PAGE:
Episode 16. The Dream *Teams* of the 1992 Olympics

During Olympics season 2021, Truly The GOATs takes a look at the Greatest Of All-Time who starred in the modern Games. In this series-within-the-series, TTG presents the stories of superstars from the 1928, 1972/1976 and 1992 Olympics. This is the third, a review of three movies about men’s basketball at the ’92 Games.

Between the 1988 and ’92 Olympic Games, a massive geopolitical shift seismically altered international sport and nowhere were the changes more evident than in Olympic men’s basketball.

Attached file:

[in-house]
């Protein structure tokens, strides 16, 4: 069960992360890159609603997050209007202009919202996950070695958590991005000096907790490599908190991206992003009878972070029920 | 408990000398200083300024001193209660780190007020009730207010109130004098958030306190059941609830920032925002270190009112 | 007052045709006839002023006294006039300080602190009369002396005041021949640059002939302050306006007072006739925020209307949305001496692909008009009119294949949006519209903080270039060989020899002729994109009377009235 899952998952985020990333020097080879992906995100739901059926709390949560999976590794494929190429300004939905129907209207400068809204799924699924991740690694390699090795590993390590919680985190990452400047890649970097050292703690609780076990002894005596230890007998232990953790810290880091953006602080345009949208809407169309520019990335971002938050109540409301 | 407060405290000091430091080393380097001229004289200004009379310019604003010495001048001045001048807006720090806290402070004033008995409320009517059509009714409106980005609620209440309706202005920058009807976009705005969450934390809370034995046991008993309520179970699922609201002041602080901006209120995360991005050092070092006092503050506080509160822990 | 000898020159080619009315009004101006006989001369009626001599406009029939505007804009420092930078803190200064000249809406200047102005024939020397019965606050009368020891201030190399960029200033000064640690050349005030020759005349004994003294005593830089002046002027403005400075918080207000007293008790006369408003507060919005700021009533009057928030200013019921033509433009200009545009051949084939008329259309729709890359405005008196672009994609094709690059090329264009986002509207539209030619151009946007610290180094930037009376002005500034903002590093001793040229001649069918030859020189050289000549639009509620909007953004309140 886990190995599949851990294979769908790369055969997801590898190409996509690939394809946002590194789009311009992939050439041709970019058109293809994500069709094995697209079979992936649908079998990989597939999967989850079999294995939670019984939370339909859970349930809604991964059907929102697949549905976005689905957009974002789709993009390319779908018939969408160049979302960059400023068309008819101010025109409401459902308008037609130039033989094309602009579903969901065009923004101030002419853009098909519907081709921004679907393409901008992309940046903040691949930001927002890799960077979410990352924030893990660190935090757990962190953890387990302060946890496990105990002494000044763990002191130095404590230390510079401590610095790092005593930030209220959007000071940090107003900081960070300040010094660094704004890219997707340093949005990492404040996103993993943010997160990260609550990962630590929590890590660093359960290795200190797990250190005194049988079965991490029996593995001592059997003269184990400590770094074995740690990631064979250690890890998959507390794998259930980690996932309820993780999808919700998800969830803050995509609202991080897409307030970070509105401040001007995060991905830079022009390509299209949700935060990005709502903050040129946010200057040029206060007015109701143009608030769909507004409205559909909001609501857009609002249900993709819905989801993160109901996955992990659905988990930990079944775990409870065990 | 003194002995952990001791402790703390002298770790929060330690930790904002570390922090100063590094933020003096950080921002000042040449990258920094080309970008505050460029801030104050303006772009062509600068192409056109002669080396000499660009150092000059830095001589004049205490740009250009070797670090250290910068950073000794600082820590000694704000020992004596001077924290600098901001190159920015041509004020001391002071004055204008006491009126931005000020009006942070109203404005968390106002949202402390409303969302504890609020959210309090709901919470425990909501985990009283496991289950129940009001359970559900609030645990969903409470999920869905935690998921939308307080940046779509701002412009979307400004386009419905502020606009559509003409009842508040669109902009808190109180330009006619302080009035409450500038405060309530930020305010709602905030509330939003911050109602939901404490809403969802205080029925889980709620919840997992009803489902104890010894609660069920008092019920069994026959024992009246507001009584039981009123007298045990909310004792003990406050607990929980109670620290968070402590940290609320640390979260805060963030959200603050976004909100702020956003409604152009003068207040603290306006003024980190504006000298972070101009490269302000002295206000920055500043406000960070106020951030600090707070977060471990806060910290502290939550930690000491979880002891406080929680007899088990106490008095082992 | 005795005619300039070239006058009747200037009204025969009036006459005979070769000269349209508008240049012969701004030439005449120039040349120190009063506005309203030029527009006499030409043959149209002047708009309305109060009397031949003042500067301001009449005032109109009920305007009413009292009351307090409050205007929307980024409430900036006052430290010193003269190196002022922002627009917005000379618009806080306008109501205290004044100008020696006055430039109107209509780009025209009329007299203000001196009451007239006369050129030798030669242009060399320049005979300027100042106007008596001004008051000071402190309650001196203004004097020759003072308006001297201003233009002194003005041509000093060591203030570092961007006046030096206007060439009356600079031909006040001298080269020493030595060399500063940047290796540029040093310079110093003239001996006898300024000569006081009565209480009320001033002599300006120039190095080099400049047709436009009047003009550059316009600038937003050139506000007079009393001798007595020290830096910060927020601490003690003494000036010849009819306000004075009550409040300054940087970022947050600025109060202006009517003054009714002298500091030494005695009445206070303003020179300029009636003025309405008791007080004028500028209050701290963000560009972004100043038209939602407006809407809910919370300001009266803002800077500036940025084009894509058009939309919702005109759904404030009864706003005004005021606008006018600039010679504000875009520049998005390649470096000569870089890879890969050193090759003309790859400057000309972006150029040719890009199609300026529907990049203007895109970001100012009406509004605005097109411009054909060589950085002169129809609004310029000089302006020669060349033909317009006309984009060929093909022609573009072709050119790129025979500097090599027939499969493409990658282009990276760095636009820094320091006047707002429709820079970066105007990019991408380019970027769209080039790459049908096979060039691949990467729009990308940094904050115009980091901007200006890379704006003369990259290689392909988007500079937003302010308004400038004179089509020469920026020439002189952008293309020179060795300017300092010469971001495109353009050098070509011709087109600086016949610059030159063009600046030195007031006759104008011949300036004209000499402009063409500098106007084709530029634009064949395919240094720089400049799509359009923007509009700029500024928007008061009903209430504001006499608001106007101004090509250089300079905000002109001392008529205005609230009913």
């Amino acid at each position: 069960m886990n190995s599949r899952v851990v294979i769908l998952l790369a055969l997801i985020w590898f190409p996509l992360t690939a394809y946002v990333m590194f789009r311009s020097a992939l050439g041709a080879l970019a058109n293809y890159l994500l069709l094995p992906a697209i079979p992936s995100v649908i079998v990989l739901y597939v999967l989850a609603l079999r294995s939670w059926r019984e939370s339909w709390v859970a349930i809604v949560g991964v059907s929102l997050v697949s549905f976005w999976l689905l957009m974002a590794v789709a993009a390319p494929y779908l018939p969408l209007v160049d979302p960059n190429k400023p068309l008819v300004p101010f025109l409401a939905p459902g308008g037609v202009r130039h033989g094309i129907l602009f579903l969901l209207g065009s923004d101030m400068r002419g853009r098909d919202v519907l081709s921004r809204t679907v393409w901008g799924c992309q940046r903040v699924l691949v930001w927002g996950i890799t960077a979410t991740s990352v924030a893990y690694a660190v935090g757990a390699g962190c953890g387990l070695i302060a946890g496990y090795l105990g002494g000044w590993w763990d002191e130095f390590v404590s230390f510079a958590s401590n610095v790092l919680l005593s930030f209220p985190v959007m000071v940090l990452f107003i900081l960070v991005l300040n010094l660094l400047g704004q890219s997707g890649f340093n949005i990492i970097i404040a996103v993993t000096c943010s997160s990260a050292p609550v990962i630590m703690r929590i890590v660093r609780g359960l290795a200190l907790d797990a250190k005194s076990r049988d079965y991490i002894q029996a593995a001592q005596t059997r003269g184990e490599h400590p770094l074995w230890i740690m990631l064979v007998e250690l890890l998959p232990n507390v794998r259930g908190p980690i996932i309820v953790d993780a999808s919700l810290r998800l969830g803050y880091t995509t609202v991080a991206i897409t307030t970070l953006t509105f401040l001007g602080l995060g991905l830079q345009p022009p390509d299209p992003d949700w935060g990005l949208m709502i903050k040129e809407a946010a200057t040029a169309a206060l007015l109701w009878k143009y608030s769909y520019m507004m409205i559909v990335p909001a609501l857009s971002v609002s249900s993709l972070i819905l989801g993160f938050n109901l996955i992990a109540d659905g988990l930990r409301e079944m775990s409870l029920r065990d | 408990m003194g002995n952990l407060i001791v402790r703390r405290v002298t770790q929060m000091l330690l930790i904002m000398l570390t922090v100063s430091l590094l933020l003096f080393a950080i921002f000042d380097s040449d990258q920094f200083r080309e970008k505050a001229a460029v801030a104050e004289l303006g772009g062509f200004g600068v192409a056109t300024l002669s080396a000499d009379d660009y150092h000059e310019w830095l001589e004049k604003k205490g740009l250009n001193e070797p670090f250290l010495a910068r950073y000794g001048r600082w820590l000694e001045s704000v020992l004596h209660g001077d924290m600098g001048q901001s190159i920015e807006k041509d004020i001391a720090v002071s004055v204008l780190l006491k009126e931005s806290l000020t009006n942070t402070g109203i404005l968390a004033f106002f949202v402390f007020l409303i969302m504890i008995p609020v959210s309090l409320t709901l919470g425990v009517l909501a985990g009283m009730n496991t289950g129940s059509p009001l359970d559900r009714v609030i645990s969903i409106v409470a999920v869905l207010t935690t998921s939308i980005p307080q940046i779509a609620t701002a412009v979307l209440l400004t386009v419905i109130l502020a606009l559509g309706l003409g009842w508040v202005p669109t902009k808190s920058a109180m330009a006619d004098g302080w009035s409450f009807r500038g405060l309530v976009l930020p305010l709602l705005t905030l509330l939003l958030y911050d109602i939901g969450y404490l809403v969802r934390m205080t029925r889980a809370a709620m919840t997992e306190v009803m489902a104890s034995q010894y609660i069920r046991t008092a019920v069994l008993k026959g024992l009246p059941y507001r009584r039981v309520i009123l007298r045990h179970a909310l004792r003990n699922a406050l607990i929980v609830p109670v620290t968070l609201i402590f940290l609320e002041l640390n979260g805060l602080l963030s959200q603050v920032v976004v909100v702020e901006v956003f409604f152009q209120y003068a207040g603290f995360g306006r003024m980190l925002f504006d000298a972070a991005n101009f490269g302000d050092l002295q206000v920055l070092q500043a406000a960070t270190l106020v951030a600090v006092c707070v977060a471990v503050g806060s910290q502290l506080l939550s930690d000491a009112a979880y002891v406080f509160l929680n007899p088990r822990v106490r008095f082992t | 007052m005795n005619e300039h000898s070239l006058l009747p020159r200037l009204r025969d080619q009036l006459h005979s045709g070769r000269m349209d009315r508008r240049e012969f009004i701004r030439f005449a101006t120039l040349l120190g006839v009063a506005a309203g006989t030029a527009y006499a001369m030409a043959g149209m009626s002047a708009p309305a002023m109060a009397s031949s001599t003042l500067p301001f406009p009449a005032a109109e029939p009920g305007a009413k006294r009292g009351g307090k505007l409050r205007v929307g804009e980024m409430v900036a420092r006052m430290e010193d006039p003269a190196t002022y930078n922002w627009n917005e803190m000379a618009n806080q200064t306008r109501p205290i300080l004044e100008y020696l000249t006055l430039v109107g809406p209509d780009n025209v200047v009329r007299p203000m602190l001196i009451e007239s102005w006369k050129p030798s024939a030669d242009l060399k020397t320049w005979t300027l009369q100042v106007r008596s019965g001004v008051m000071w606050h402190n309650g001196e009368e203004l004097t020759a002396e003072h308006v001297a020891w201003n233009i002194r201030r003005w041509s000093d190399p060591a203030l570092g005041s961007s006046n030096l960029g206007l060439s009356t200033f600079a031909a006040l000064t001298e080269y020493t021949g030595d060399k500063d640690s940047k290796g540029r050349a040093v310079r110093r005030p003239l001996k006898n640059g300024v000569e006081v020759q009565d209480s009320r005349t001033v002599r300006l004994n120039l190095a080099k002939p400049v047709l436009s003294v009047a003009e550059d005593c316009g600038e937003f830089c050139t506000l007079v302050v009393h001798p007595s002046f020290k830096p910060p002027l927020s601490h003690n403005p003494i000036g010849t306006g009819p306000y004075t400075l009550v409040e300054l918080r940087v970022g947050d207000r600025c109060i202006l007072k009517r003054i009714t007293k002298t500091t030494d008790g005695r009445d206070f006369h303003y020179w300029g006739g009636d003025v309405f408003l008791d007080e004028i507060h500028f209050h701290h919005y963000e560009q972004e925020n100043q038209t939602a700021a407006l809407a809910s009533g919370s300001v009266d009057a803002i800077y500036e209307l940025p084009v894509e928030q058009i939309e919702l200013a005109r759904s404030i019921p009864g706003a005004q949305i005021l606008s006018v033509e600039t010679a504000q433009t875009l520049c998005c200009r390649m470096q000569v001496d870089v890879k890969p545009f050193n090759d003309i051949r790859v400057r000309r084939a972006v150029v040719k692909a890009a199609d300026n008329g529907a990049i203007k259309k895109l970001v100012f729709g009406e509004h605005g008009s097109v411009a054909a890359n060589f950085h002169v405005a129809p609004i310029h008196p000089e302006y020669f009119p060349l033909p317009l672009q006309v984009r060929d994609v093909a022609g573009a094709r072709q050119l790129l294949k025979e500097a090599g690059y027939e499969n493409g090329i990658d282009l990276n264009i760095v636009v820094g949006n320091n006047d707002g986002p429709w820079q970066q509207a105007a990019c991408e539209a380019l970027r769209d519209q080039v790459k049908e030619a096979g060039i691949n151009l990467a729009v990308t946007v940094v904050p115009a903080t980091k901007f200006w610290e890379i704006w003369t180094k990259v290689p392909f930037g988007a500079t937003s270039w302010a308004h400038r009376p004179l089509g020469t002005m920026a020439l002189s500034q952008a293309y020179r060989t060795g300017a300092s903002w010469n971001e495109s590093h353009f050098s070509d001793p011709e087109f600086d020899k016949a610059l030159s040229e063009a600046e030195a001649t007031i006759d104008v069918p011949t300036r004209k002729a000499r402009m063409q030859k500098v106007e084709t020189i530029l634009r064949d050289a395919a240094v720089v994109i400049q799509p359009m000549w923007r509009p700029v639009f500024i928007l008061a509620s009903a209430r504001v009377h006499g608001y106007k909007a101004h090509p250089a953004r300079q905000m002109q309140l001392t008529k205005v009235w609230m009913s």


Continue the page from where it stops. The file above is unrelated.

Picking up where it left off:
Most international fans inevitably associate the 1992 Games with The Dream Team, that 12-man squad assembled from the superstars of the NBA’s own golden age. But at least two other teams were loaded with the pride of their countries – and they were nearly as awesome to watch as was the GOAT Team USA.

We’re talking about Team Croatia and Team Lithuania here, two sides that didn’t exist a year before the Barcelona game and both with storied histories of players starring for other countries’ national teams.

On this episode of Truly The GOATs, we’ve got reviews of documentaries focusing on each team:

• The Dream Team (2012), NBA TV’s 20th-anniversary production slick with highlights and (some) inside dope on what Marv Albert called “the greatest team ever assembled”.

• Once Brothers (2010), an episode of ESPN’s first series of “30 for 30” documentaries on the dissolution of the nation of Yugoslavia and that of the splintering a top national team.